Apart from his work as a pianist, Samnon is also a composer and a writer. The literary-musical work DE GA, consisting of 16 songs that he wrote and composed, all linked by his poetic text, was performed twice and most recently at the Felicja Blumental Music Festival in the Zucker Hall of the Tel Aviv Bronfman Auditorium, following which his book was published. Samnon composed the song ”Eimat Harik” – horror vacui [Horror of the Empty Space] to words by Tsvia Litevsky, three songs from Omri Livnat’s book ”Malachi” ”Memory and Variations” for piano solo and ”The Book of Esther” for orchestra, two-voice choir and singers. Last May his piece “The Infinite Garden” for Orchestra, choir, singers and narrator based on a poem written by the late Ronen Israeli was performed in the annual concert of the Ronen Foundation. He orchestrated 8 songs of Fanny Hensel Mendelssohn. They were performed by soprano Chen Reiss with the Jewish Chamber Orchestra Munich and were recorded by Onyx.
La Folia has a long history. Its distinctive chords first developed out of the folk music of late 15th-Century Portugal, where it was played in popular festivals. Its name – ‘folly’ or ‘madness’ in Italian – refers to the frenzied way peasants twirled to the music.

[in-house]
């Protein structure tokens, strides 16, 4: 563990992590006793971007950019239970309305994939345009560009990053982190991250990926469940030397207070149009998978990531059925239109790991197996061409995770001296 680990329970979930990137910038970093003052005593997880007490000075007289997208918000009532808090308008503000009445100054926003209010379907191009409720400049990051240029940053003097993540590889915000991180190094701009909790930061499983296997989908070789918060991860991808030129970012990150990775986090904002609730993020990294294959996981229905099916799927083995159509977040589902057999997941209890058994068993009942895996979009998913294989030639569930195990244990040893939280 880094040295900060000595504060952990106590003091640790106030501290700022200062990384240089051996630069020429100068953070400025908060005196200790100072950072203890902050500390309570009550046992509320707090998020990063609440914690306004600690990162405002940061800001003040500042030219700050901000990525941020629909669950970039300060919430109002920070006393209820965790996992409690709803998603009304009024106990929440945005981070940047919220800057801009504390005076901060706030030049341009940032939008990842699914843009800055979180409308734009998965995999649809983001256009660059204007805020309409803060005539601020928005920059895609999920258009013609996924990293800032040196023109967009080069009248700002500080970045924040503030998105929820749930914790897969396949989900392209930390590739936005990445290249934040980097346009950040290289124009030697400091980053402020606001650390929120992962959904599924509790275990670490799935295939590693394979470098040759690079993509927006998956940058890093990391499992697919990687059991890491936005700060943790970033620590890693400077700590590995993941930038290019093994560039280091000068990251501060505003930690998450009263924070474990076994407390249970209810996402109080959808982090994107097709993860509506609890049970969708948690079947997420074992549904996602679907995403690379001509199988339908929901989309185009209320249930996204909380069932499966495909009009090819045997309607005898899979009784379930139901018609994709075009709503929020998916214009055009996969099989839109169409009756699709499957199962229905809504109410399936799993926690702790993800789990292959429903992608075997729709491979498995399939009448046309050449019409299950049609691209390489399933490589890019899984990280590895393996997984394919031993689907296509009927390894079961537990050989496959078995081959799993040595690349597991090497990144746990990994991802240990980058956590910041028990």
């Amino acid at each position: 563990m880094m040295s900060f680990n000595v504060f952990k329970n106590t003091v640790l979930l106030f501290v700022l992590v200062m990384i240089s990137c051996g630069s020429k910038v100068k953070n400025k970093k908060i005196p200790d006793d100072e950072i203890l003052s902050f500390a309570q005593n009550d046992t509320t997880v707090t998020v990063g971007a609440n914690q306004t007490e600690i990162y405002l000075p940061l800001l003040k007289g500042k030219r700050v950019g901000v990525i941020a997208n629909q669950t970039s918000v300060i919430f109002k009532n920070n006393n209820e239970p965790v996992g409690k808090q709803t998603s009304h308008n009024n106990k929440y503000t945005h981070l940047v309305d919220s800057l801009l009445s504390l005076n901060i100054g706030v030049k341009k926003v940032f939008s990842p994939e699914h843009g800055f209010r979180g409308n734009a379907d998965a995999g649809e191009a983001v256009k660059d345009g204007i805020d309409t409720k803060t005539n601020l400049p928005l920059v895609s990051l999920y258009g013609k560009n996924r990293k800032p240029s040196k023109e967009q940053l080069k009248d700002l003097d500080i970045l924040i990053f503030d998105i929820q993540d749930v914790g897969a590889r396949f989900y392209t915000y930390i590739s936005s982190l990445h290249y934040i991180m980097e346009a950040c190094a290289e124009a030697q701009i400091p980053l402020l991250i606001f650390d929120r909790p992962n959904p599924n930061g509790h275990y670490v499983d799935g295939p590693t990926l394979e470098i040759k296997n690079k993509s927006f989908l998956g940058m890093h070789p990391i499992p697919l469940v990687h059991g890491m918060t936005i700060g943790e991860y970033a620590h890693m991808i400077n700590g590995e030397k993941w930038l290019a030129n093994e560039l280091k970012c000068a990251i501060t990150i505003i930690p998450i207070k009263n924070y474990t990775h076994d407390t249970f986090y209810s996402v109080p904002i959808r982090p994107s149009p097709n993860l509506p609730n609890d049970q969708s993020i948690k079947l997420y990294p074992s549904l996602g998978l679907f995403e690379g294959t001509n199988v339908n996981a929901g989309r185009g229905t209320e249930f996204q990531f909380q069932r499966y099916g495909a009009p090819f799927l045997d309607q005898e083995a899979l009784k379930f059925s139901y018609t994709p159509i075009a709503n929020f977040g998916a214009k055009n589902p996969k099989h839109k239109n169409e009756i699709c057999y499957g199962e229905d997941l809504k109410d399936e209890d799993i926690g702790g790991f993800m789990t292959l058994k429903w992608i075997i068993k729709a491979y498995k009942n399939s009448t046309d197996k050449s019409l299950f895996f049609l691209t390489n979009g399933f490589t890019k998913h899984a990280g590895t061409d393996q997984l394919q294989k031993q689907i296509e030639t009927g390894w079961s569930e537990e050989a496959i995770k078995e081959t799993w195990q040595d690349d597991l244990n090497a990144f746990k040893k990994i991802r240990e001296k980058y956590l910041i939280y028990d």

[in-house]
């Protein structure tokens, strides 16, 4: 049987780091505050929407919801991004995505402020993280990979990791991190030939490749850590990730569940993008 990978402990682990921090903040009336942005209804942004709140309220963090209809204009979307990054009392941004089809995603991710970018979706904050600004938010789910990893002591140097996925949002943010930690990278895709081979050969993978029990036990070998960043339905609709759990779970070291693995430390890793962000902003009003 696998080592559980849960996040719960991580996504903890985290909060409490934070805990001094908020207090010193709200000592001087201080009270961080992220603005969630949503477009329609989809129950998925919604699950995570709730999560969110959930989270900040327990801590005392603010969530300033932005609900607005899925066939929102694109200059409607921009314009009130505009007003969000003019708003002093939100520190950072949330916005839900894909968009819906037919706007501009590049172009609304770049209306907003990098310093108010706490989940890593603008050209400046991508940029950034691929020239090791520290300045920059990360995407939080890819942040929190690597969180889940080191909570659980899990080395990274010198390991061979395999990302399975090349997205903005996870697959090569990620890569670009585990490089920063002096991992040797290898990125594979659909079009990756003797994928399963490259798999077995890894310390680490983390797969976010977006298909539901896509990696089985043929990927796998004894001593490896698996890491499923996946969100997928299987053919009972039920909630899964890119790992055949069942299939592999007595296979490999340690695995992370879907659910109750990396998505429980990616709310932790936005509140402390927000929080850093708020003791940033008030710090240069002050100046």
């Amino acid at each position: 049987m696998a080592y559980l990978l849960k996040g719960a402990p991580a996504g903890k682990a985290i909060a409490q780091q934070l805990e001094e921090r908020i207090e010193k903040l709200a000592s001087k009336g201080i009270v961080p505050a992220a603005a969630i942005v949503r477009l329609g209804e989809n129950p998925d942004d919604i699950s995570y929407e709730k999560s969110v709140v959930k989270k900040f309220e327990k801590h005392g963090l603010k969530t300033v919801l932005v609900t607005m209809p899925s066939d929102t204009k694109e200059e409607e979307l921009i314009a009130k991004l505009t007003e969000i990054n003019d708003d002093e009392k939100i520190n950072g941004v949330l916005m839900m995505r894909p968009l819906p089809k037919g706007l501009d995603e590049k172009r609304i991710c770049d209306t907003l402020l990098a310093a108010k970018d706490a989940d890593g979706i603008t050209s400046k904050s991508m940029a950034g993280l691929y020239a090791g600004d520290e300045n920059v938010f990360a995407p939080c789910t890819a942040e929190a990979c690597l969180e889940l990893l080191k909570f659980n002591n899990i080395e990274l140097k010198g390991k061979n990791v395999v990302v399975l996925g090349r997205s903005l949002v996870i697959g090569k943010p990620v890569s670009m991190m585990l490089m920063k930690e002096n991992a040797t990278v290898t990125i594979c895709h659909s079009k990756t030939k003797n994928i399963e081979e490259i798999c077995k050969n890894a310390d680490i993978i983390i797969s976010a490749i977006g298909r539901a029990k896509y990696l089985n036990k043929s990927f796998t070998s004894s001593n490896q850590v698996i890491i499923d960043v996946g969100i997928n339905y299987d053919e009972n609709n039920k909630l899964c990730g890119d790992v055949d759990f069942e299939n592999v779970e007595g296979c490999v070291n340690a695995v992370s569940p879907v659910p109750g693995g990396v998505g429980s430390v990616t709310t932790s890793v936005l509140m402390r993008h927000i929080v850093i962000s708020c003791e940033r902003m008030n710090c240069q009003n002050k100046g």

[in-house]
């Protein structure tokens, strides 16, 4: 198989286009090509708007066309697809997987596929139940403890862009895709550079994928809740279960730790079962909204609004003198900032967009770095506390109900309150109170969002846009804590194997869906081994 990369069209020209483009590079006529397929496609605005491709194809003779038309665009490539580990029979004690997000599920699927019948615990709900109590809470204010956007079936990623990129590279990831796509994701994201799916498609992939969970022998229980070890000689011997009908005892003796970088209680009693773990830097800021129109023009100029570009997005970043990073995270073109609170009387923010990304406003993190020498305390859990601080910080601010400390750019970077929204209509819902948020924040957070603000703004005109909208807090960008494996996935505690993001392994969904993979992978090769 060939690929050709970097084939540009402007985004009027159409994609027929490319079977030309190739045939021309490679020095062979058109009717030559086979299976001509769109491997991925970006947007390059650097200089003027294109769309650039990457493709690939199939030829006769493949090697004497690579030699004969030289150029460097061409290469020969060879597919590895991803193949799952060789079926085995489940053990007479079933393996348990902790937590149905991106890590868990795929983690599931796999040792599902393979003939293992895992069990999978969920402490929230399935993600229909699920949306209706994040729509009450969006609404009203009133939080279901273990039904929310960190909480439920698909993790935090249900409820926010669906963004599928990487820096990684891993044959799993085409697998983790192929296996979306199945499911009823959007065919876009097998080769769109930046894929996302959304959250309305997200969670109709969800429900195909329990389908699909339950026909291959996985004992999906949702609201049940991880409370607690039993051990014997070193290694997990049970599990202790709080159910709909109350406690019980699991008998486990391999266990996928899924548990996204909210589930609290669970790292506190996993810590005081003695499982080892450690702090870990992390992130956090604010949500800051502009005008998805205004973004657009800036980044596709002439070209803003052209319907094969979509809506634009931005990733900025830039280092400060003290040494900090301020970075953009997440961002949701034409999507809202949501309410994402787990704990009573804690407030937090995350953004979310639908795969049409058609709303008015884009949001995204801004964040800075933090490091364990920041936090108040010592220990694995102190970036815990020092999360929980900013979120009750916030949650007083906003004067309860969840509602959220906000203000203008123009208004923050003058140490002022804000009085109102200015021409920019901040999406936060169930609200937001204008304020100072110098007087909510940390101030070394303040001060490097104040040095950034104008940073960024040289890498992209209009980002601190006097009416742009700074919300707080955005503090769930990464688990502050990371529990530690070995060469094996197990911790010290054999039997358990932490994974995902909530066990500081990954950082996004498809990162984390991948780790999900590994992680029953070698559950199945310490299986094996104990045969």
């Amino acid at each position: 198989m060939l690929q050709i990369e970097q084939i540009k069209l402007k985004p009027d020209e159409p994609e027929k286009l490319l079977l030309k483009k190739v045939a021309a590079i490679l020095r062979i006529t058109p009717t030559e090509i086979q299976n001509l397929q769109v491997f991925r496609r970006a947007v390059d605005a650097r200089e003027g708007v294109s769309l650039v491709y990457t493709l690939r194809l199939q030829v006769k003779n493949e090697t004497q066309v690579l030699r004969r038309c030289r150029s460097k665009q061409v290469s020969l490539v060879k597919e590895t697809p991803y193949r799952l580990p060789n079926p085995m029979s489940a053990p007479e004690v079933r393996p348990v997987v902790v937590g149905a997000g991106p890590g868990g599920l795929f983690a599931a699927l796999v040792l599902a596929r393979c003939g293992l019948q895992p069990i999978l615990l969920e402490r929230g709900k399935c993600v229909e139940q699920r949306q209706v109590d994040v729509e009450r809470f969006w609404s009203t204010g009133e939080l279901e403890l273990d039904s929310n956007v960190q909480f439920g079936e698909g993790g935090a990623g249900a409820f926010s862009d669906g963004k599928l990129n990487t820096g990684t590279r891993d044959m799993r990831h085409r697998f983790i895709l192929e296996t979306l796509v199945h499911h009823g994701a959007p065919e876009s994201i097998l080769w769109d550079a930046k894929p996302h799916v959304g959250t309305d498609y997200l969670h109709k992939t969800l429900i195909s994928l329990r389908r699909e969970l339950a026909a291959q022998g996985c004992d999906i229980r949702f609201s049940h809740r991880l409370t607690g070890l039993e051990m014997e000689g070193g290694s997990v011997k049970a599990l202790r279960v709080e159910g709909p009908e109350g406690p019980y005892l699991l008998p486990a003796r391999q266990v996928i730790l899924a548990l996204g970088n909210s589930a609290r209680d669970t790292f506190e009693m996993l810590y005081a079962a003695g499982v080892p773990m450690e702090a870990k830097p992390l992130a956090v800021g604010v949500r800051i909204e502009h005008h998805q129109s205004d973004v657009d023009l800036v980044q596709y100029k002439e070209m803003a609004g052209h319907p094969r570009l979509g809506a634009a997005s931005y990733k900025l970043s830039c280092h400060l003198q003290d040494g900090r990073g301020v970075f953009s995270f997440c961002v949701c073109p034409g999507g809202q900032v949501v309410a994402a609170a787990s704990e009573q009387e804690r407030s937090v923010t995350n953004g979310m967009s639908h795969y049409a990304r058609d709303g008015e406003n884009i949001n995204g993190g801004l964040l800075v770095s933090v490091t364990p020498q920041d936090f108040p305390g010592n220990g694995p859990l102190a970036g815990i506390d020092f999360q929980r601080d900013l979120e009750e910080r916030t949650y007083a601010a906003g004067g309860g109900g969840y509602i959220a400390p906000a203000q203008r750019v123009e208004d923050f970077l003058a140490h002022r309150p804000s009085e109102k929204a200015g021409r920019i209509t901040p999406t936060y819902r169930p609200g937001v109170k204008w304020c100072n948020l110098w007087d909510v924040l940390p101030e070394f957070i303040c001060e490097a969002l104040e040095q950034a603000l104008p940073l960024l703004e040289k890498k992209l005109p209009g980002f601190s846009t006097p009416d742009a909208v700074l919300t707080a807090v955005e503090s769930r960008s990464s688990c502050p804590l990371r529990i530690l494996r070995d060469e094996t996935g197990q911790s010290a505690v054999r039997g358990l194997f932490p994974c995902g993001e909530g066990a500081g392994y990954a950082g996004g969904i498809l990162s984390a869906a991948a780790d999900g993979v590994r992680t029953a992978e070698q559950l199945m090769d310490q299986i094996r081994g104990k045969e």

The form captured the imagination of many great composers who have written masterpieces in this style from the Renaissance to the 20th century in a long Folia tradition. When I came to write my La Folia, I set myself the goal of creating a work which hopefully can take its place with the great existing works, continue the tradition and drive it onward, bringing in fresh new ideas that have not yet been put forward, in an original and personal way.
The work has 15 variations which reveal a gallery of musical styles, versatile rhythms and rich advanced harmonic language with timbres inspired by French, Russian, and Armenian music and contemporary jazz. The classical structure is deconstructed and expanded, sometimes using only a motif or fragment from the original theme while thematic relations are slowly formed between the variations.
Although the work was written during the Covid-19 lock down, it offers an optimistic view: the ’madness’ is mostly expressed by the freedom of the variations which have an improvisatory feel and flow. The last variation serves as a kind of summary relying on ideas from previous variations which brings the work to a satisfying and impressive ending.
“Memory and Variations” is a recollection of the piece “Melody with Variations” by the composer Paul Ben-Haim, which I played in my youth. It is a personal and nearly blind journey in which each variation describes a memory from my life.
The main theme “The Desert” describes the internal lyricism and emotion in the outer desolate space/body. The first variation is enlightenment and the void starting to fill up. The second variation describes the two extremes of the poetic in my life – the high versus the low. The third variation is an imitation of the harp and describes the proximity to the heavens, with high pitched sounds.